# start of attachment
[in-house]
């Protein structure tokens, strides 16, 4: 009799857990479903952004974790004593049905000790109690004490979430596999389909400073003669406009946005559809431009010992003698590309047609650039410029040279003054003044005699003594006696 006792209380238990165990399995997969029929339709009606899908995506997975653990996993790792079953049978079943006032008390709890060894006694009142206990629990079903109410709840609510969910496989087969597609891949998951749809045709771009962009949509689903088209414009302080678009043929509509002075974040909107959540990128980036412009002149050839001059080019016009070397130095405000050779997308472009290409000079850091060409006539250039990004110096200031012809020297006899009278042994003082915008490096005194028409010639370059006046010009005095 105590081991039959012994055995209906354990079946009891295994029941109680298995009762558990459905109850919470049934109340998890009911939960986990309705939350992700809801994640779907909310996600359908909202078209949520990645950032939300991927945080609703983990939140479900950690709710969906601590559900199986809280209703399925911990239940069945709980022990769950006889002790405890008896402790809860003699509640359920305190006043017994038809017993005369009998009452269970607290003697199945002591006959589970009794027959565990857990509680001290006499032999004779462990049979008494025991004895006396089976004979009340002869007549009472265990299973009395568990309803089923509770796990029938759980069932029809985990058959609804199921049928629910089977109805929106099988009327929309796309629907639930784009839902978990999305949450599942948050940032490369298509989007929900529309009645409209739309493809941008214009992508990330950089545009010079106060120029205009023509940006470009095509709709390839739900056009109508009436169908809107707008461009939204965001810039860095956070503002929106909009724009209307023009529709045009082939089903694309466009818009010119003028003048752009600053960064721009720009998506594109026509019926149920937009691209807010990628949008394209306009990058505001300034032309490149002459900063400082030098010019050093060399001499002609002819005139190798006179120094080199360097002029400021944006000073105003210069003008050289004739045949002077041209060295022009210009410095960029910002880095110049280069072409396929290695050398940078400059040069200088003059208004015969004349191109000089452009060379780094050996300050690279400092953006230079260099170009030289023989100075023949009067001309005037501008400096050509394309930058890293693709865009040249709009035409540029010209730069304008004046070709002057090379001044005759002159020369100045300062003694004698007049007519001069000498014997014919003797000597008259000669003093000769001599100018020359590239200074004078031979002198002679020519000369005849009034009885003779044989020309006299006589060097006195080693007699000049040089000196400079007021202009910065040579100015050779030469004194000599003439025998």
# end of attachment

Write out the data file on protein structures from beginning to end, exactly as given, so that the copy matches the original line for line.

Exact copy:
[in-house]
């Protein structure tokens, strides 16, 4: 009799857990479903952004974790004593049905000790109690004490979430596999389909400073003669406009946005559809431009010992003698590309047609650039410029040279003054003044005699003594006696 006792209380238990165990399995997969029929339709009606899908995506997975653990996993790792079953049978079943006032008390709890060894006694009142206990629990079903109410709840609510969910496989087969597609891949998951749809045709771009962009949509689903088209414009302080678009043929509509002075974040909107959540990128980036412009002149050839001059080019016009070397130095405000050779997308472009290409000079850091060409006539250039990004110096200031012809020297006899009278042994003082915008490096005194028409010639370059006046010009005095 105590081991039959012994055995209906354990079946009891295994029941109680298995009762558990459905109850919470049934109340998890009911939960986990309705939350992700809801994640779907909310996600359908909202078209949520990645950032939300991927945080609703983990939140479900950690709710969906601590559900199986809280209703399925911990239940069945709980022990769950006889002790405890008896402790809860003699509640359920305190006043017994038809017993005369009998009452269970607290003697199945002591006959589970009794027959565990857990509680001290006499032999004779462990049979008494025991004895006396089976004979009340002869007549009472265990299973009395568990309803089923509770796990029938759980069932029809985990058959609804199921049928629910089977109805929106099988009327929309796309629907639930784009839902978990999305949450599942948050940032490369298509989007929900529309009645409209739309493809941008214009992508990330950089545009010079106060120029205009023509940006470009095509709709390839739900056009109508009436169908809107707008461009939204965001810039860095956070503002929106909009724009209307023009529709045009082939089903694309466009818009010119003028003048752009600053960064721009720009998506594109026509019926149920937009691209807010990628949008394209306009990058505001300034032309490149002459900063400082030098010019050093060399001499002609002819005139190798006179120094080199360097002029400021944006000073105003210069003008050289004739045949002077041209060295022009210009410095960029910002880095110049280069072409396929290695050398940078400059040069200088003059208004015969004349191109000089452009060379780094050996300050690279400092953006230079260099170009030289023989100075023949009067001309005037501008400096050509394309930058890293693709865009040249709009035409540029010209730069304008004046070709002057090379001044005759002159020369100045300062003694004698007049007519001069000498014997014919003797000597008259000669003093000769001599100018020359590239200074004078031979002198002679020519000369005849009034009885003779044989020309006299006589060097006195080693007699000049040089000196400079007021202009910065040579100015050779030469004194000599003439025998």